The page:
28 Nov 2018

More ways that Parliament is like Hogwarts

From The House , 6:55 pm on 28 November 2018

The start of every day at Parliament is like being at school, when the headmaster used to read out notices at assembly.  It even covers all the same sorts of things. Just another way that Parliament is like Hogwarts.

It all kicks off when the Speaker is announced and arrives in a dramatic cape reminiscent of Severus Snape's severe puritan garb.

Then there's a quick prayer and a run through of what you might describe as the 'mail'. That's when the Clerk announces which bills have been introduced, petitions have been tabled, reports have been presented or papers have been delivered - I love that each of those categories gets its own verb.

After that business moves on to the inquisitorial grilling of Ministers (without Dolores Umbridge's assistance), but it's amazing how many other things can happen first.

The Speaker, Trevor Mallard

The Speaker presiding in his Snapely headmaster's gown. Photo: VNP / Phil Smith

In just two days the House seems to have been trying to squeeze in examples of all of the possible things that can take place. Some of them were pretty unusual.

Among the most common (twice in these two days) is a welcome to special guests (MPs from other Parliaments in this case) who sit in the VIP observation area - the Speaker's Gallery.  Less common is more sombre news like, this week, the death of a former MP Gordon Copeland with a short obit and a period of silence.

Just like Dumbledore telling off students for entering the forbidden forest (Hogwarts was a terrifying location for a school), the Speaker occasionally uses this time to reprimand MPs. This week it was ministers not replying properly to written questions. Ten points from Gryffindor.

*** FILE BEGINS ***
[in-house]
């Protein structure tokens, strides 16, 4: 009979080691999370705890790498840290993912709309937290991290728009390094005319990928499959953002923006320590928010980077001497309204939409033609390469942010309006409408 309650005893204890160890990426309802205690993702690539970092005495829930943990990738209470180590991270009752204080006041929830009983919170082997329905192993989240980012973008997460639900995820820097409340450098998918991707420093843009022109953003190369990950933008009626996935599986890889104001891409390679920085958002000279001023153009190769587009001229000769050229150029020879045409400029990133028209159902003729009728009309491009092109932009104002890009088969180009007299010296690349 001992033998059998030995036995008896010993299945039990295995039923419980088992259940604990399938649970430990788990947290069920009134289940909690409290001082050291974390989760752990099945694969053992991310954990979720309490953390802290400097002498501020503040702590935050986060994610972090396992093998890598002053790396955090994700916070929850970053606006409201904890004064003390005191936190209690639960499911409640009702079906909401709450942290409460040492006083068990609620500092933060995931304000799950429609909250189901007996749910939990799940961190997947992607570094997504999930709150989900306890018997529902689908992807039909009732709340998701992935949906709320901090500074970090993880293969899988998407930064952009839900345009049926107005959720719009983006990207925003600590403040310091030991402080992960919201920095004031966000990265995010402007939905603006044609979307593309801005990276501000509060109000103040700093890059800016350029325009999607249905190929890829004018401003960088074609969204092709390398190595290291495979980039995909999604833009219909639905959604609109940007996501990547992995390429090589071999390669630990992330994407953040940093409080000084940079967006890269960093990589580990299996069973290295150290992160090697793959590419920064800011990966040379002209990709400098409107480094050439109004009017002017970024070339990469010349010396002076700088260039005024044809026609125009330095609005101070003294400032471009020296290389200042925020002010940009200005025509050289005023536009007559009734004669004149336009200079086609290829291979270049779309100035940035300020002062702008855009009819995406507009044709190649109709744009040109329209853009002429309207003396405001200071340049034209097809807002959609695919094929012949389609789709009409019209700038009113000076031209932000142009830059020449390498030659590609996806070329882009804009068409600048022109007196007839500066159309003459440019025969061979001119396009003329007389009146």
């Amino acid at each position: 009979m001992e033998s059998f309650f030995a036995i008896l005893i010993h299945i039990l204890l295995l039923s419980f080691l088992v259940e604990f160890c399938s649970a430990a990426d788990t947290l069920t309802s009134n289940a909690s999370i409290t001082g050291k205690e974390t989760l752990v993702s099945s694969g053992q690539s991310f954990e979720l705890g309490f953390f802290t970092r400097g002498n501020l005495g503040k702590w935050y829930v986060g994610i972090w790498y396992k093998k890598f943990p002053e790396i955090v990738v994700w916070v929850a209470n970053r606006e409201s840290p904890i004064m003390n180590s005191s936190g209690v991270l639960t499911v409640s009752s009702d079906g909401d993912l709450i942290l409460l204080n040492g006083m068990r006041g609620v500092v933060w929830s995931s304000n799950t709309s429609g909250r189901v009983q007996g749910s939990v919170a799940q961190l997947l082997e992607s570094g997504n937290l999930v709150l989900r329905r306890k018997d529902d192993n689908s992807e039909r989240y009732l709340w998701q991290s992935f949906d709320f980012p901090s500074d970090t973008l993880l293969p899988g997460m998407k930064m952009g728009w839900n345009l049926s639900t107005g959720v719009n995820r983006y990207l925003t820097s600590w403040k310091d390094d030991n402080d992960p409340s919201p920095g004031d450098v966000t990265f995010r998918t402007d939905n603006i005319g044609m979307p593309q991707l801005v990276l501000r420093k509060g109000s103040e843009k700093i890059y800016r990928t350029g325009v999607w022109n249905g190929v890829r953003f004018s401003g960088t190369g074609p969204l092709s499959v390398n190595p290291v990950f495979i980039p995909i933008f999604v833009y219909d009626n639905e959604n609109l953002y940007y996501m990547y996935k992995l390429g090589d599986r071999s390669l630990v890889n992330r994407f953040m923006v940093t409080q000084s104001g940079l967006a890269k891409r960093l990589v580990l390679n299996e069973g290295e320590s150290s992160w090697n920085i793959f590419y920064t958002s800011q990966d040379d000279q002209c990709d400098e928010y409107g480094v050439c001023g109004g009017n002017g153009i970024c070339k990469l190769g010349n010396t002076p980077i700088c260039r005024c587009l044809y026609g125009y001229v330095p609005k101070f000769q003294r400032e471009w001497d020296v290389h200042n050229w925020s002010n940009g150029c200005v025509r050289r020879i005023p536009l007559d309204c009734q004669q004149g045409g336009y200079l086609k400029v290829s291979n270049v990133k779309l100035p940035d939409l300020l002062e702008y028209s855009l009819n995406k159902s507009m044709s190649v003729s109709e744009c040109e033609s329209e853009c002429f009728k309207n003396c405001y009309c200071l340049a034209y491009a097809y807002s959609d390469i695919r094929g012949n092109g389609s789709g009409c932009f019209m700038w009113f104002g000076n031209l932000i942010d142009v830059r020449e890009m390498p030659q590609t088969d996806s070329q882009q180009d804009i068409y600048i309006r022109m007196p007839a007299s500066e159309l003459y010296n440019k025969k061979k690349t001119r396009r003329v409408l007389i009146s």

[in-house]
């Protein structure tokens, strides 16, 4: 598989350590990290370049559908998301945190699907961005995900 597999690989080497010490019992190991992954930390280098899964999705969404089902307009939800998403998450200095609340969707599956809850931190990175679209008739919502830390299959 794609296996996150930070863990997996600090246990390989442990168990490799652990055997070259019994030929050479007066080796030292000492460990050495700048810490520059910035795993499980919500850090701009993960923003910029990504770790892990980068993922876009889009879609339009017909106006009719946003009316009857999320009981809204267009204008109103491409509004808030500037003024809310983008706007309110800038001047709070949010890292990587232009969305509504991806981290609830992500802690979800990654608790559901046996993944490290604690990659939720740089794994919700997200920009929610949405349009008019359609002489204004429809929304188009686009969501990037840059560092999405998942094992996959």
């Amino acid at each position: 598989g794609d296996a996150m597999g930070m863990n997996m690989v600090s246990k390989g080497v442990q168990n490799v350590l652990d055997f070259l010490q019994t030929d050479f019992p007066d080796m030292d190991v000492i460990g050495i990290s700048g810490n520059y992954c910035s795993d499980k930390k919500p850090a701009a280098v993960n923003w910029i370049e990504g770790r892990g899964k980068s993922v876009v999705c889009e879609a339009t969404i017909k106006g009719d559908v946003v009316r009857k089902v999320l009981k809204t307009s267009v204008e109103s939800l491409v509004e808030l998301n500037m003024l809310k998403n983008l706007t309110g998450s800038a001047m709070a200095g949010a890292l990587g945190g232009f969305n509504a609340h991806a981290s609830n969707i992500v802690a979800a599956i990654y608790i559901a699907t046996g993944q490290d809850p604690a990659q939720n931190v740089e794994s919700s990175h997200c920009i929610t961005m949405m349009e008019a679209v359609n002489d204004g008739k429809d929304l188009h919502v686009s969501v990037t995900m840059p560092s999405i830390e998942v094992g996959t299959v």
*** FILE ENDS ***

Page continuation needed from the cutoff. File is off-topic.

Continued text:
Kate Sheppard crossing outside the Beehive.

Hip-Hooray for Kate (and all the other suffragettes)! Photo: RNZ / Alexander Robertson

And sometimes other MPs also have 'notices', or at least motions (a request put to the House). This week the Minister for Women, Julie Anne Genter moved a motion that the House commemorate 125 years since women in New Zealand first voted - the first vote for women for any national assembly in the world. They did.

There was also Ministerial Statement - an update from a minister on an important development in their area of responsibility, with responses from other parties as well.

But the most unusual announcement was this one - a letter from the Queen - well almost. A note to the Parliament from Dame Patsy Reddy, the Governor General (who is like the Queen's body double in New Zealand).

Governor-General Dame Patsy Reddy at the State Opening of Parliament.

Governor-General Dame Patsy Reddy at the State Opening of Parliament (that's New Zealand's Royal throne she's sitting on). Photo: RNZ / Benedict Collins

The note said:

"The Governor-General on behalf of Her Majesty consents to the passage of the Consumers' Right to Know (Country of Origin of Food) Bill to the extent that it affects the rights and prerogatives of the Crown."

That was all a bit confusing so I went and asked experts in the Office of the Clerk, in this case Matthew and David. Here's what I learned...

Apparently some bills explicitly state that they will 'bind the Crown'; that if they pass, will force the government (who are the Ministers of the Crown) to act in a certain fashion. Not all bills say that at the top, but some do.

If a bill seeks to bind the Crown the Governor General, who acts for the Crown in New Zealand, has to approve of it doing so. And they have to approve of it before the bill passes its third and final reading and gets the formal royal assent to become law.

This Act binds the Crown - the first thing in part one of the Consumers' Right to Know (Country of Origin of Food) Bill

This Act binds the Crown - the first thing in part one of the Consumers' Right to Know (Country of Origin of Food) Bill Photo: VNP / Phil Smith

Here's the tricky bit.

Most bills that will bind the crown are Government bills, and come to Parliament for approval from the Executive. The Executive is the Cabinet plus the Governor General so for Government bills the Governor General’s approval is presumed to have been given already.

But a Member's Bill (so not from a Minister) doesn't go through Cabinet. It's even feasible that the Government might actually be opposed to it, while the Parliament is in favour. So for a Member's Bill the Governor General’s approval is specifically needed.

And that’s what this was. It was Dame Patsy Reddy saying 'it looks likely that this week you’ll all pass Gareth Hughes' Food Labeling bill - and I notice that it plans to bind my Ministers to actions they didn’t come up with themselves - but I’m good with that.

(Gareth Hughes' Member's Bill mandating country of origin food labeling will pass Parliament on Wednesday evening.)